The cardboard cutouts are there because of the mindless Wuhan Flu hysteria that now grips large parts of the United States. The gathering of great crowds is forbidden (unless you are rioting and looting on behalf of BLM), so naturally our sports stadiums are empty. There are no actual flesh-and-blood fans present at these games.

      To make things look halfway normal, these stupid cutouts are superimposed on the TV screen. It’s an abject attempt to pretend that nothing has changed.

      • Peter Hartley

        Joe S – Many thanks for explaining to me what is going on. There was me thinking it was all about trying to give the overweight guilt complexes for indulging in spectator sports when it is far more fatuous than fat could ever be. Do they think we don’t know the difference between a cardboard cut-out and a human? It reminds me of the cut-out police officers you sometimes see in cut-out transit vans perched on motorway bridges in the U.K. to slow down the traffic. The last time I saw one of these trompe l’oeils blown flat I laughed so much I nearly caused a multiple pile-up on the M60. You couldn’t hornswoggle a semi-conscious gibbon, surely, with that sort of device in a baseball stadium?

      • Joseph S. Salemi

        Let’s just hope the stupid liberals don’t think that we can fight the next war with cutout soldiers.

    • Julian D. Woodruff

      Mr. Hartley,
      Your comment reminds me of Flat Stanley, hero of a long popular kids’ book series here in the US. But at his flattest, Stanley displays more depth than the cut-outs, and likely more than the baseball personnel.

  7. David Paul Behrens

    Nice poem, Joe! Personally, baseball is my favorite spectator sport and I consider it to be the greatest game ever invented in the history of the world. I enjoy watching it, even if only on TV. The cardboard cutouts are rather weird,
    but at this point I will take anything I can get. It’s better than nothing.

    • Joe Tessitore

      There is a potentially sinister bent to “I’ll take anything I can get” and I believe that our task-masters have latched on to it.

      Nothing may in fact be better.

  8. Joe Tessitore

    Many thanks – in particular to Beth and Sally – for your kind and generous comments.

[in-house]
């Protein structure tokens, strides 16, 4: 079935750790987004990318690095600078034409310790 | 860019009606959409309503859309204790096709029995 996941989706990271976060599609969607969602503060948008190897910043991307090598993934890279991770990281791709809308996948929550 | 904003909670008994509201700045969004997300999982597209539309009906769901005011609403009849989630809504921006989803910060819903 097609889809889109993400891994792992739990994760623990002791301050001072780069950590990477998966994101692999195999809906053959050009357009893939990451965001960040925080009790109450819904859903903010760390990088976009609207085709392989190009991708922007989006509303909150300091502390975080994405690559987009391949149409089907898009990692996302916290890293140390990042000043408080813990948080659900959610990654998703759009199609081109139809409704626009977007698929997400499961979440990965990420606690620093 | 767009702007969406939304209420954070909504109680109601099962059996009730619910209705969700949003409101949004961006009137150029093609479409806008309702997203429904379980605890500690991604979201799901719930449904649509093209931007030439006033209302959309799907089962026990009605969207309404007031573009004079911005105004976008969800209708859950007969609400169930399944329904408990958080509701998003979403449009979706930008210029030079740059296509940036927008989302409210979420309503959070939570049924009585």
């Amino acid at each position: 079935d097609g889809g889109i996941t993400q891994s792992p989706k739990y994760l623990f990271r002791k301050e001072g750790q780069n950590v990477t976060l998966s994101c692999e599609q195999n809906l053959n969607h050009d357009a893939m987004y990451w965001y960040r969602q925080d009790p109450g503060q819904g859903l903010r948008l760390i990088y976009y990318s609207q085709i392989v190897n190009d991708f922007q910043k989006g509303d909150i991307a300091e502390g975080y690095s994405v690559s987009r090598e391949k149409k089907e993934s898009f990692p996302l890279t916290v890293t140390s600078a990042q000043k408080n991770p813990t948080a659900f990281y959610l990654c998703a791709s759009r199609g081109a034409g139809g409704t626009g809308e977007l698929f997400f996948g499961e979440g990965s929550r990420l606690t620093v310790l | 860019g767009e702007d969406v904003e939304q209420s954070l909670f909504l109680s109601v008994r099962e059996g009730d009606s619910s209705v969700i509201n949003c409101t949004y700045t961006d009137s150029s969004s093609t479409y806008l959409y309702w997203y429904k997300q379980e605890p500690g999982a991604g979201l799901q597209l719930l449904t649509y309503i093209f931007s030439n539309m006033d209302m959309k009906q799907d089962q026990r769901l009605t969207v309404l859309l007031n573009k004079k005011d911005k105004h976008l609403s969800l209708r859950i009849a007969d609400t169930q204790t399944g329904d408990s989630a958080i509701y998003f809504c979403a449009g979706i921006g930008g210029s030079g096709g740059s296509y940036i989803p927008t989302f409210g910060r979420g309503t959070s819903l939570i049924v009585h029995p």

9. Jeff Eardley

    Joe, sums up the spectatorless sport these days. We even have fake crowd noise as well over here.

  10. Margaret Coats

    Joe, it’s a superb poem in reading well and dealing effectively with an important issue. There are some superb comments here too, proving that you as poet are capable of inspiring serious discussion. Congratulations!
    This made me wonder how baseball is faring in Japan, where high school baseball is by far the most important and most televised sport. I found the summer national championship was cancelled in May, whereupon Japan’s premier newspaper, Mainichi, immediately responded with a well-reasoned call for substitute events. The editorial considered not only baseball but all high school sports, and music and drama. It concluded, “The experience of having dedicated oneself to a shared activity with peers in their youth will become a valuable asset for these children. Adults need to exercise wisdom to create opportunities for students to appreciate the splendor of their club activities.”
    Happily, substitute baseball events in various regions have taken place. If we can judge by arrangements for July grand sumo, 25% capacity attendance by spectators may have been allowed. One young team captain said, “We must always play at the top of the rankings!” after his team members, shoulder to shoulder, had themselves sung the school anthem. What a healthy attitude displayed by both athletes and major media!

  11. David Watt

    Joe, your poem is very well executed, and highlights one of the many oddities of our times.

    Some months ago A “Fan In The Stands” scheme was thought up here for football supporters to purchase a cardboard cutout of themselves. Supporters would have to pay $22 plus tax for the privilege of having a photo replica of themselves attend matches. It was even said that this “would make fans feel like they were part of the action!”

    • Julian D. Woodruff

      A bit like the old “pet rock” craze, only with the addition of an impressive dose of vanity. We see this in the purchase of names bricks or seats for a theater, museum etc. But for games being played before make-believe crowds? Get a life!

    • Joseph S. Salemi

      One of the insane things about America is that there is always someone, somewhere, somehow desperately trying to think up a new absurdity that will make him money.